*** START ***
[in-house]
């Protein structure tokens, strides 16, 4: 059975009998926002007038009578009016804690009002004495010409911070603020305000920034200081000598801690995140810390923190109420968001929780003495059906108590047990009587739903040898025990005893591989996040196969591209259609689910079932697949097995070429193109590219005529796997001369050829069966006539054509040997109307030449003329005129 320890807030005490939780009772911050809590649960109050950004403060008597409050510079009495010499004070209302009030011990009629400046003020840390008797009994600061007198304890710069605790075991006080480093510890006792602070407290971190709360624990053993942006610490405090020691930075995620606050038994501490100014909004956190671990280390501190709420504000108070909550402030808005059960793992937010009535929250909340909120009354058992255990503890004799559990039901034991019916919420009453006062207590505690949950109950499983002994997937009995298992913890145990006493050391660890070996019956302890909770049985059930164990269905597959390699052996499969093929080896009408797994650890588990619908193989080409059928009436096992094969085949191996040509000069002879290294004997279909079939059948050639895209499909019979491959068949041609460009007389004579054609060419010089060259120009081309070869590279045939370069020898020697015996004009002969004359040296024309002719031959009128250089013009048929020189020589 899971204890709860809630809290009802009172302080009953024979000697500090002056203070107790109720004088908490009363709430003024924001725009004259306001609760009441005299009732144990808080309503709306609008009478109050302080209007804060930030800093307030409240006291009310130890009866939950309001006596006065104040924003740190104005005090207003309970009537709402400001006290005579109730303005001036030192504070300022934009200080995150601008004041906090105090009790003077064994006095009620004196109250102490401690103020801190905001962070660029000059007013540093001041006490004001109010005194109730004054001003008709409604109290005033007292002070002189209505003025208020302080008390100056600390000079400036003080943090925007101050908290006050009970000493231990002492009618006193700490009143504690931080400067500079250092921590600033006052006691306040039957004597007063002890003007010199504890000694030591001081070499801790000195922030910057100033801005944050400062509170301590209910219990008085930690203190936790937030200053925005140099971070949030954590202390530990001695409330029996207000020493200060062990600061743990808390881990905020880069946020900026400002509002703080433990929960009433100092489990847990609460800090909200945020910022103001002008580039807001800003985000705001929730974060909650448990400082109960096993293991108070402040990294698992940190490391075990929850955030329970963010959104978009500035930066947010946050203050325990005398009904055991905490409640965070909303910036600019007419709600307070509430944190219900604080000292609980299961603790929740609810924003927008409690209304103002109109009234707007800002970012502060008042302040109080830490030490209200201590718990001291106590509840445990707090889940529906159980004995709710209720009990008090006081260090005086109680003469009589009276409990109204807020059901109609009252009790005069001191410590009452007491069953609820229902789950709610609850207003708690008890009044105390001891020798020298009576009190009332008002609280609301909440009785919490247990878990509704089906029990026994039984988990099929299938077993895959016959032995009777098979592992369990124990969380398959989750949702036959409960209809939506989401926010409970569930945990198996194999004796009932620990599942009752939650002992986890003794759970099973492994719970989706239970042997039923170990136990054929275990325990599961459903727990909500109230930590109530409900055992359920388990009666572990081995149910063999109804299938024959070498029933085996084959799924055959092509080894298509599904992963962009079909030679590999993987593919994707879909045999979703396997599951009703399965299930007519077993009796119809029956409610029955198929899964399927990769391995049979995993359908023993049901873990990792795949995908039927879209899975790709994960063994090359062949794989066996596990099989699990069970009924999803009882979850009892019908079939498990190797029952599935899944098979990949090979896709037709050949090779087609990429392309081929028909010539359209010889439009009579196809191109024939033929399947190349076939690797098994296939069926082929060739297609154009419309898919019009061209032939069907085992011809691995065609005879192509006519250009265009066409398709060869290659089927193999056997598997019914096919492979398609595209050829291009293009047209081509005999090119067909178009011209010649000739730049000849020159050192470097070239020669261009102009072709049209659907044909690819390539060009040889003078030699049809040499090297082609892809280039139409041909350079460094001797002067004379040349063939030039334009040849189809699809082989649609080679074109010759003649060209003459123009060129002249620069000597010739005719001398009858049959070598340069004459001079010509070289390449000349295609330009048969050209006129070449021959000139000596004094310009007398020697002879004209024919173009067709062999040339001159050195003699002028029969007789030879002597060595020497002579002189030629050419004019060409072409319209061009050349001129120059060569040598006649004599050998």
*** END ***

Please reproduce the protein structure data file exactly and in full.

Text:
[in-house]
């Protein structure tokens, strides 16, 4: 059975009998926002007038009578009016804690009002004495010409911070603020305000920034200081000598801690995140810390923190109420968001929780003495059906108590047990009587739903040898025990005893591989996040196969591209259609689910079932697949097995070429193109590219005529796997001369050829069966006539054509040997109307030449003329005129 320890807030005490939780009772911050809590649960109050950004403060008597409050510079009495010499004070209302009030011990009629400046003020840390008797009994600061007198304890710069605790075991006080480093510890006792602070407290971190709360624990053993942006610490405090020691930075995620606050038994501490100014909004956190671990280390501190709420504000108070909550402030808005059960793992937010009535929250909340909120009354058992255990503890004799559990039901034991019916919420009453006062207590505690949950109950499983002994997937009995298992913890145990006493050391660890070996019956302890909770049985059930164990269905597959390699052996499969093929080896009408797994650890588990619908193989080409059928009436096992094969085949191996040509000069002879290294004997279909079939059948050639895209499909019979491959068949041609460009007389004579054609060419010089060259120009081309070869590279045939370069020898020697015996004009002969004359040296024309002719031959009128250089013009048929020189020589 899971204890709860809630809290009802009172302080009953024979000697500090002056203070107790109720004088908490009363709430003024924001725009004259306001609760009441005299009732144990808080309503709306609008009478109050302080209007804060930030800093307030409240006291009310130890009866939950309001006596006065104040924003740190104005005090207003309970009537709402400001006290005579109730303005001036030192504070300022934009200080995150601008004041906090105090009790003077064994006095009620004196109250102490401690103020801190905001962070660029000059007013540093001041006490004001109010005194109730004054001003008709409604109290005033007292002070002189209505003025208020302080008390100056600390000079400036003080943090925007101050908290006050009970000493231990002492009618006193700490009143504690931080400067500079250092921590600033006052006691306040039957004597007063002890003007010199504890000694030591001081070499801790000195922030910057100033801005944050400062509170301590209910219990008085930690203190936790937030200053925005140099971070949030954590202390530990001695409330029996207000020493200060062990600061743990808390881990905020880069946020900026400002509002703080433990929960009433100092489990847990609460800090909200945020910022103001002008580039807001800003985000705001929730974060909650448990400082109960096993293991108070402040990294698992940190490391075990929850955030329970963010959104978009500035930066947010946050203050325990005398009904055991905490409640965070909303910036600019007419709600307070509430944190219900604080000292609980299961603790929740609810924003927008409690209304103002109109009234707007800002970012502060008042302040109080830490030490209200201590718990001291106590509840445990707090889940529906159980004995709710209720009990008090006081260090005086109680003469009589009276409990109204807020059901109609009252009790005069001191410590009452007491069953609820229902789950709610609850207003708690008890009044105390001891020798020298009576009190009332008002609280609301909440009785919490247990878990509704089906029990026994039984988990099929299938077993895959016959032995009777098979592992369990124990969380398959989750949702036959409960209809939506989401926010409970569930945990198996194999004796009932620990599942009752939650002992986890003794759970099973492994719970989706239970042997039923170990136990054929275990325990599961459903727990909500109230930590109530409900055992359920388990009666572990081995149910063999109804299938024959070498029933085996084959799924055959092509080894298509599904992963962009079909030679590999993987593919994707879909045999979703396997599951009703399965299930007519077993009796119809029956409610029955198929899964399927990769391995049979995993359908023993049901873990990792795949995908039927879209899975790709994960063994090359062949794989066996596990099989699990069970009924999803009882979850009892019908079939498990190797029952599935899944098979990949090979896709037709050949090779087609990429392309081929028909010539359209010889439009009579196809191109024939033929399947190349076939690797098994296939069926082929060739297609154009419309898919019009061209032939069907085992011809691995065609005879192509006519250009265009066409398709060869290659089927193999056997598997019914096919492979398609595209050829291009293009047209081509005999090119067909178009011209010649000739730049000849020159050192470097070239020669261009102009072709049209659907044909690819390539060009040889003078030699049809040499090297082609892809280039139409041909350079460094001797002067004379040349063939030039334009040849189809699809082989649609080679074109010759003649060209003459123009060129002249620069000597010739005719001398009858049959070598340069004459001079010509070289390449000349295609330009048969050209006129070449021959000139000596004094310009007398020697002879004209024919173009067709062999040339001159050195003699002028029969007789030879002597060595020497002579002189030629050419004019060409072409319209061009050349001129120059060569040598006649004599050998």